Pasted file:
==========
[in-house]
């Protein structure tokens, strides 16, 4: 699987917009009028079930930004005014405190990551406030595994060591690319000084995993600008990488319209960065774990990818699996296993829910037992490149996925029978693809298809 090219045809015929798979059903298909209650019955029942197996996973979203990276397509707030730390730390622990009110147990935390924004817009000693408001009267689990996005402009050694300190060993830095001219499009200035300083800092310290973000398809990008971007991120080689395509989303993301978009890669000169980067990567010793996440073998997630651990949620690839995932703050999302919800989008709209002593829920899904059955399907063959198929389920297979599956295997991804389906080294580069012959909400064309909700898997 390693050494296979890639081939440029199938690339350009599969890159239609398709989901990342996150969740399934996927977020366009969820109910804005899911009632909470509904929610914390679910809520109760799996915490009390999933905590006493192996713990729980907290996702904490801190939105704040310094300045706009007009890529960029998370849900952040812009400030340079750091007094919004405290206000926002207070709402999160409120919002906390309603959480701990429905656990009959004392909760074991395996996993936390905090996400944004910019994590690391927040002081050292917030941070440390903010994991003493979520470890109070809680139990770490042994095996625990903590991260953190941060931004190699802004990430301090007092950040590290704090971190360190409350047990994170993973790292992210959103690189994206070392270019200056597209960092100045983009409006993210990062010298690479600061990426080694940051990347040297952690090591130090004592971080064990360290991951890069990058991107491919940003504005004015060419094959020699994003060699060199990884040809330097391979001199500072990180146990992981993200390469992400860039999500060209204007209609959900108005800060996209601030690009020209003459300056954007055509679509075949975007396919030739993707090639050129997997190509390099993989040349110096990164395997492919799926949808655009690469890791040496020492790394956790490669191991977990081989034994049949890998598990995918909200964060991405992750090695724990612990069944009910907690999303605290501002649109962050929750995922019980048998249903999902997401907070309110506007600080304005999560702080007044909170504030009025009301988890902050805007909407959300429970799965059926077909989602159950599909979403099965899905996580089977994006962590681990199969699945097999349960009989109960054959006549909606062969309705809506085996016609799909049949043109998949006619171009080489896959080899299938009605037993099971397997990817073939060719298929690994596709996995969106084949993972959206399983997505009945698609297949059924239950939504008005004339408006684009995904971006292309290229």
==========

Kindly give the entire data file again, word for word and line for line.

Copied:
[in-house]
């Protein structure tokens, strides 16, 4: 699987917009009028079930930004005014405190990551406030595994060591690319000084995993600008990488319209960065774990990818699996296993829910037992490149996925029978693809298809 090219045809015929798979059903298909209650019955029942197996996973979203990276397509707030730390730390622990009110147990935390924004817009000693408001009267689990996005402009050694300190060993830095001219499009200035300083800092310290973000398809990008971007991120080689395509989303993301978009890669000169980067990567010793996440073998997630651990949620690839995932703050999302919800989008709209002593829920899904059955399907063959198929389920297979599956295997991804389906080294580069012959909400064309909700898997 390693050494296979890639081939440029199938690339350009599969890159239609398709989901990342996150969740399934996927977020366009969820109910804005899911009632909470509904929610914390679910809520109760799996915490009390999933905590006493192996713990729980907290996702904490801190939105704040310094300045706009007009890529960029998370849900952040812009400030340079750091007094919004405290206000926002207070709402999160409120919002906390309603959480701990429905656990009959004392909760074991395996996993936390905090996400944004910019994590690391927040002081050292917030941070440390903010994991003493979520470890109070809680139990770490042994095996625990903590991260953190941060931004190699802004990430301090007092950040590290704090971190360190409350047990994170993973790292992210959103690189994206070392270019200056597209960092100045983009409006993210990062010298690479600061990426080694940051990347040297952690090591130090004592971080064990360290991951890069990058991107491919940003504005004015060419094959020699994003060699060199990884040809330097391979001199500072990180146990992981993200390469992400860039999500060209204007209609959900108005800060996209601030690009020209003459300056954007055509679509075949975007396919030739993707090639050129997997190509390099993989040349110096990164395997492919799926949808655009690469890791040496020492790394956790490669191991977990081989034994049949890998598990995918909200964060991405992750090695724990612990069944009910907690999303605290501002649109962050929750995922019980048998249903999902997401907070309110506007600080304005999560702080007044909170504030009025009301988890902050805007909407959300429970799965059926077909989602159950599909979403099965899905996580089977994006962590681990199969699945097999349960009989109960054959006549909606062969309705809506085996016609799909049949043109998949006619171009080489896959080899299938009605037993099971397997990817073939060719298929690994596709996995969106084949993972959206399983997505009945698609297949059924239950939504008005004339408006684009995904971006292309290229």